So, I finished reading "The Dawn of Everything", the new book by David Graeber and David Wengrow. In many ways, it's the perfect book for our dark historical moment. It's all about historical possibilities, yet not in the future, but in the past. Thus, an escape and an inspiration. It's an amazing read, so full of detail that's impossible to summarize. You really should read it yourself.
I'll just focus on the structure here. The book aims to deconstruct the dominant linear narratives of human culture, in which the "agricultural revolution" (which wasn't a revolution in the sense of quick and radical change) and the emergence of cities (again, a multi-directional (back and forth), rather than linear development) inexorably lead to inequality, domination, and "the state". There are two conventional versions of this story: the loss of freedom/equality (Rousseau, Hariri, etc) or the gain of civilization (Hobbes, Diamond, etc). Graeber and Wengrow argue, in dizzying archeological and anthropological detail, that both are wrong and severely curtail our imagination of social potential. Their baseline assumption is that humans since the neolithic are our cognitive equals. No more, but also no less intelligent than we are, hence also no less capable of making decisions about their own lives, individually and collectively. So, no more treatment of foragers as semi-apes living in small bands, unable to overcome supposed constants like Dunbar's 150 people group threshold (if it gets larger than this social stratification sets in).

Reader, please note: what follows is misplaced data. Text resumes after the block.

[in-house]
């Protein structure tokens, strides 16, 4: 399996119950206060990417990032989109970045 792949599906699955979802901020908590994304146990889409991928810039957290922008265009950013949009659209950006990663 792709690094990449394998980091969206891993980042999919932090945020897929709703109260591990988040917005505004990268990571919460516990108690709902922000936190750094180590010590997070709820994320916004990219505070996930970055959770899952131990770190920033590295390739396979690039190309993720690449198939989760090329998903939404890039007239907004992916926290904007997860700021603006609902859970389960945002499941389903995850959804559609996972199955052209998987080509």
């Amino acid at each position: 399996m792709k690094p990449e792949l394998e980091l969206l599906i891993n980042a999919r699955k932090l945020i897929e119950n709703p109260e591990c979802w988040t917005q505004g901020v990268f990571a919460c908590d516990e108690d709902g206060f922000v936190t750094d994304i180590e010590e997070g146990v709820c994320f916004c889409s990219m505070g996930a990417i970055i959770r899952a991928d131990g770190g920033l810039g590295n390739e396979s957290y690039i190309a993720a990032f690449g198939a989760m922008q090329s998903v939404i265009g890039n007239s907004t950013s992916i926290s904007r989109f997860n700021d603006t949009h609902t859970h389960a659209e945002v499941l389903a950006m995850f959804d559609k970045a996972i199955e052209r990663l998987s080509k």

A "carnival parade" of social forms